Since the release of “Loft Story” in 2001, many reality TV shows have hit our screens. French author Valérie Rey-Robert denounces its sexist mechanisms in her book “Télé-réalité: la fabrique du sexisme”, published by Les Insolence.
“Married at first sight”, “Les Marseillais”, “Love is in the meadow”, “Top chef” or “Famille XXL”: almost every broadcaster has its reality TV shows. Unfortunately, they are marked by sexism, according to French feminist author Valérie Rey-Robert.
Leave your brain in the closet
Far from being a pamphlet against reality TV, the book Reality TV: The Factory of Sexism is actually inspired by its author’s passion for this entertainment. “I like to watch ‘Les Marseillais’ or ‘Les Anges’.
In 2022, most reality TV shows are scripted and watched on both TV and social media. “What we see on screen is a mix of what the contestants want to give, what’s driving the production, and the script. Ultimately, reality TV is real in name only,” adds Valérie Rey-Robert.
From television to social networks
The success of reality TV is based on the viewer’s identification with the candidates. You say to yourself, “This could be me. I could also become famous through reality TV.” However, young people are gradually turning their backs on television. “Not necessarily. Television is still widely watched in the working class. Then, since reality TV is now being watched a lot on social media, producers are recruiting candidates through that media. Reality TV is no longer an end in itself, but a way to gain more followers on social networks to become an influencer or influencer.”
Sexism where you least expect it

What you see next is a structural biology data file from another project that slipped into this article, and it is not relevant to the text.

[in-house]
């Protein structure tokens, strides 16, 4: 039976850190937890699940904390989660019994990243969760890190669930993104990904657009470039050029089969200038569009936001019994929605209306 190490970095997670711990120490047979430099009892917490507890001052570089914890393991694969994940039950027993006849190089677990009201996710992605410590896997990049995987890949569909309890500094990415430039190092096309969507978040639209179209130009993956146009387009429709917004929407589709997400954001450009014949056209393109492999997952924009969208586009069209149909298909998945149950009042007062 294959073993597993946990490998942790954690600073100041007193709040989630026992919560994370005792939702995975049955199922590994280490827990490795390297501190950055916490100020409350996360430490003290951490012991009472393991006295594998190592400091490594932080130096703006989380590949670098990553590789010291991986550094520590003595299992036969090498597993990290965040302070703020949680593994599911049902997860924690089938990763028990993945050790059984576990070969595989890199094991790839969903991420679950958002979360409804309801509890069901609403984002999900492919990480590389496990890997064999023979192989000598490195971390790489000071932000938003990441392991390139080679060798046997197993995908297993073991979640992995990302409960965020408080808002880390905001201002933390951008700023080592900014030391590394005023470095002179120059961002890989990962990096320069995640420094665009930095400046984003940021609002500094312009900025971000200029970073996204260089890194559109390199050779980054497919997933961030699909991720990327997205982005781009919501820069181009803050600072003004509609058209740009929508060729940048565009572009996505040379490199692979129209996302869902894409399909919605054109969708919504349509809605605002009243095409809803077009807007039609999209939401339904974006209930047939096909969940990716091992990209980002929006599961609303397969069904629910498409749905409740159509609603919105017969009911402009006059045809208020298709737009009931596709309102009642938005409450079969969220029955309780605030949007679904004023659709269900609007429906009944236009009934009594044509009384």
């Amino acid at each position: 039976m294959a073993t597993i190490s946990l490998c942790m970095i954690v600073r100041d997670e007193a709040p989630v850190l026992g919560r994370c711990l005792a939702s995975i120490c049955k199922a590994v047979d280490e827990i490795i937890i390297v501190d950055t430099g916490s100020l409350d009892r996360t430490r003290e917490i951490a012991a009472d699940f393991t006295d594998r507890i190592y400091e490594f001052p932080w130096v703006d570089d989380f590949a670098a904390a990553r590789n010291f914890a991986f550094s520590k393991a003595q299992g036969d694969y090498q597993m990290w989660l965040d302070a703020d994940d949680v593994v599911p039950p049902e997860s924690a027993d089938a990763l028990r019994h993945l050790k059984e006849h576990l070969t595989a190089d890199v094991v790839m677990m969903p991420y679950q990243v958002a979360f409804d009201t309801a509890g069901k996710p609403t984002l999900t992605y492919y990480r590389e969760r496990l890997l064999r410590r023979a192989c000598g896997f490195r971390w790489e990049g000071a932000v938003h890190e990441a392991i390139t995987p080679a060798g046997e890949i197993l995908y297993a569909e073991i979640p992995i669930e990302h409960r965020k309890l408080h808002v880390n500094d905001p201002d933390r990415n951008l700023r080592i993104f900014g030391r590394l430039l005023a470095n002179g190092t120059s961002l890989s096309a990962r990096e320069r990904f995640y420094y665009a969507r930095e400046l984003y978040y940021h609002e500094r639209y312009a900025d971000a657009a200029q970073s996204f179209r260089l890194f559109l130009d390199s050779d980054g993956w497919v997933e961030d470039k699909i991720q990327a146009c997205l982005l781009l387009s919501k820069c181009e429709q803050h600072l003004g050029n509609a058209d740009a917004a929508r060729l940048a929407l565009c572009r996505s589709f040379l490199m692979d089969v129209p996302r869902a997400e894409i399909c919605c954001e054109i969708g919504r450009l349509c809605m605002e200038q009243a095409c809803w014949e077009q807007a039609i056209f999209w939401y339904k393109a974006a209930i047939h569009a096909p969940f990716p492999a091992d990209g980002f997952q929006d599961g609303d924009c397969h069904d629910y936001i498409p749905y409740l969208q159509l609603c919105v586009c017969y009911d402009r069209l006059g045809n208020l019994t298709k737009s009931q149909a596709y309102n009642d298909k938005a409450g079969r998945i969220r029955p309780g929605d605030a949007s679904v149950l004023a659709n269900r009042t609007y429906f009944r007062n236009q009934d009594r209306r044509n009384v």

In shows like “Les Marseillais” or “Les Anges”, the candidates’ bodies are ultra-feminized, while those of the candidates are ultra-masculinized. But sometimes sexism is there where you least expect it: “In his shows like ‘Maison à vente’, when Stéphane Plaza criticizes the kitschy furnishings in the apartments, he systematically ascribes them to women. In addition, everyone has their role: the men take care of the repairs and the women the decoration,” explains Valérie Rey-Robert.
As evidenced by community life, women tend to compete with each other for men’s attention. “In these programs that emphasize heterosexuality, men are the only topic of conversation for women. Unlike men, women do not show solidarity with each other. The stupidity of all participants is emphasised, but the French agency for the regulation of the audiovisual sector and digital communications has noted that the emphasis is on that of women.
An image that the candidates suffer, especially when they try to join movements like Me Too or to denounce the gender-based violence they are subjected to. “They don’t have the ‘good victim’ codes, which means they’re either angry or they downplay and laugh about it. Also, a lot of them have heavy makeup on and have had cosmetic surgery. Unfortunately, that all leads to them not being taken seriously will.”
Interview by Agathe Birden
Web adaptation: Myriam Semaani
Valérie Rey-Robert, “Reality TV: the factory of sexism”, Les Insolentes editions.
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